It is one of the most dangerous ways you can do graffiti: hanging from buildings to carry out vertical interventions with visibility from far around.
We can’t talk about this phenomenon without mentioning pixaçao movement as the origin, since it’s the international graffiti scene that has focused most on hitting buildings from top to bottom. Today Subtu and Francisco are perfect examples of the craft, not only thanks to their pixaçao tags applied by abseiling, but also their production of more complex pieces.
Today, this type of graffiti is gaining some proponents in Europe. To investigate the current development of vertical graffiti on the old continent and the different forms it takes, we’ve interviewed three of the most representative writers, from Berlin to Marseille and Valencia, namely Ikarus, Crapule and Wins.
WINS AKA “VERTICAL DESTROYER”
Nicknamed the vertical destroyer, the Valencian writer Wins could be considered a pioneer in terms of vertical graffiti in Spain. As well as his commitment to this facet of graffiti, Wins is known for transferring his style of pieces to a vertical format without skimping on details.
“Luckily, I’ve not had any problems whilst abseiling, but I’ve been informed of what can happen and the worst problems come from being caught painting.”
- Is Vertical Destroyer an individual or a team?
“Vertical Destroyer” started with me. Little by little I began to teach friends and kids from Valencia how to use ropes to paint.
- What came first for you, climbing or graffiti?
It’s always been graffiti that has motivated me. My life has always been about graffiti, and I’ve always looked for new ways of painting, different from other graffiti artists.
- How did you come up with the idea?
I noticed that no-one had dared to do vertical pieces in Spain and I started to investigate how I could do it myself. I’ve been gradually improving my way of doing it and looking for better spots in Valencia ever since.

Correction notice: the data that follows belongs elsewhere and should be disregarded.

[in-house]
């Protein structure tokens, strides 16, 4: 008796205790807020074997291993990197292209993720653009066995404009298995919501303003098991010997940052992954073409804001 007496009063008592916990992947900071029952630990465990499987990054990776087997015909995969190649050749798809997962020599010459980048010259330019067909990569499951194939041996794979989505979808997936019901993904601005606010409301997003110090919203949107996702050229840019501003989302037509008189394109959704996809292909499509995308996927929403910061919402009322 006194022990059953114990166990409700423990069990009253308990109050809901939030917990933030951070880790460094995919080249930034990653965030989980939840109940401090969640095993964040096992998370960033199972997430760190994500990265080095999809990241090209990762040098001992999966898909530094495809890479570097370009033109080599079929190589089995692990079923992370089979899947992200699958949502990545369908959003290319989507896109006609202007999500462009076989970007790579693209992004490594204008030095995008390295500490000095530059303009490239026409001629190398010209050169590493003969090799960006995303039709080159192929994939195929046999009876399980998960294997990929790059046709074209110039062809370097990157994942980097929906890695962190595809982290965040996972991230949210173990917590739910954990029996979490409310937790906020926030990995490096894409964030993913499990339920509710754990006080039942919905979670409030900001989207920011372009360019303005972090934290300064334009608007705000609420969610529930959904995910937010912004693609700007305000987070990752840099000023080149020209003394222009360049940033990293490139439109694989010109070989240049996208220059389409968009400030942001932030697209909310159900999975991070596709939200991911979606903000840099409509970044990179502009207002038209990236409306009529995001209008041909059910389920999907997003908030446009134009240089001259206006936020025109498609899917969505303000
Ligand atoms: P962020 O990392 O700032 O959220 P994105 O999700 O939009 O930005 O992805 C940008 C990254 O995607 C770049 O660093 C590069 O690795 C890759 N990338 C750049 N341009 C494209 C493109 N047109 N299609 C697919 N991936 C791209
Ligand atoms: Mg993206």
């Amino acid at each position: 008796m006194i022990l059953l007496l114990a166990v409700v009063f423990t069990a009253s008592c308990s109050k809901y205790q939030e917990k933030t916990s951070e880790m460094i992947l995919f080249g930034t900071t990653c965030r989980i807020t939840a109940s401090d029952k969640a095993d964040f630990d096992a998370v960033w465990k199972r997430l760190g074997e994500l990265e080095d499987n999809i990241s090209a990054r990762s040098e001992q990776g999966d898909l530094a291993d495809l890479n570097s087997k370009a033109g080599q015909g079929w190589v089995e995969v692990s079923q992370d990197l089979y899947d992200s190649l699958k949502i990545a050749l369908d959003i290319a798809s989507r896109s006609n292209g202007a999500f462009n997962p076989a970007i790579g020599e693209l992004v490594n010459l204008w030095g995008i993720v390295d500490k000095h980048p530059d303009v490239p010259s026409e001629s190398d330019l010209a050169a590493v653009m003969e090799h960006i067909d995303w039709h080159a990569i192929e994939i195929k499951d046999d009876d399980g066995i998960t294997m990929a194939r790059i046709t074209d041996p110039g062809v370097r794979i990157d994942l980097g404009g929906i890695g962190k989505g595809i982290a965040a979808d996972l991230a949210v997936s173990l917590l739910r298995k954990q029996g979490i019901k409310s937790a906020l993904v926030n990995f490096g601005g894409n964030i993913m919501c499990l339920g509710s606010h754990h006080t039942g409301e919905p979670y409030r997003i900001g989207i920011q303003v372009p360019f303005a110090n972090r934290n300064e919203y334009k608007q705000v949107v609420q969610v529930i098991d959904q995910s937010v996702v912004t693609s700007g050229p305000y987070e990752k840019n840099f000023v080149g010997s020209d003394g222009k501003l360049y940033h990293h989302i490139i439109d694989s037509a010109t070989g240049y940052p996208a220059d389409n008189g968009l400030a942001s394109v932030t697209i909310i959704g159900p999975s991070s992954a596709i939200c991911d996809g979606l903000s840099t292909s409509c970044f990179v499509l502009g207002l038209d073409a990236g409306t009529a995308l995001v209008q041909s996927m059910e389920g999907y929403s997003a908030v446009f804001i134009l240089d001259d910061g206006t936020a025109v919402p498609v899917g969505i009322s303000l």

- Many of your interventions are carried out at abandoned places. How do you prepare?
The first thing is to look for a good spot that can be seen from as many angles as possible. When I already have the spot located, I find out how to get in. I look for the way in, or open one myself, and find the place where I can put the device to hang from. When everything is in place, I go back the next day with all the material and paint. Once I’ve assembled everything, there’s nothing left to do but to hang off and paint a good piece.
- What are the problems you can encounter when you’re doing this type of graffiti?
Luckily, I’ve not had any problems whilst abseiling, but I’ve been informed of what can happen and the worst problems come from being caught painting.
If there’s a European city that champions abseiling and graffiti, it’s Berlin. And there we find Ikarus, member of the NHS crew. He’s an authority on the subject, also fond of all kinds of urban adventures that involve risking physical harm – from urban exploration to metro surfing.
“To use alpine safety equipment in an urban environment requires knowledge of the spot and equipment to prevent risks. For me, taking risks and exploring the urban environment is a vital component of the graffiti game.”
- Do you define your graffiti as pixaçao?
I don’t consider my graffiti as pixaçao in general. My old crew Berlin Kidz (founded by Paradox) brought pixaçao overseas, and we transformed the style into a European style, but still pixaçao, with colors and new style-elements.
Since the Berlin Kidz split up, I quit using colors and began to do my pixos only in black. It’s a homage to the origins in Brazil, where they just paint in black.
Pixaçao is a world of its own, because it has its own typography and spirit.
When I think about doing graffiti, I think about doing a piece, a throw-up or a little tag.
It’s possible as well to mix those two, for example when you do a pixo with a outline.
- Do you think that risk and urban exploration are necessary components of a good graffiti practice?
Every graffiti practice has it’s own risks and components. The things I do imply risk and urban exploration. To reach the façade of a building means to find a way through closed doors and into the attic above it.
To use alpine safety equipment in an urban environment requires knowledge of the spot and equipment to prevent risks. For me, taking risks and exploring the urban environment is a vital component of the graffiti game.
- You also practice metro surfing. What importance does it take in your activities?
Metro-surfing makes it possible to reach difficult spots. I began to do huge tags on walls from the roof of the train whilst it was parked at the station. So it’s possible to create projects connected to Metro surfing.
The other part of it is just spontaneous and not planned. There was a time where it became a daily routine of my life. I did it for long and short distances, in winter and summer, it just didn’t matter. I don’t recommend it.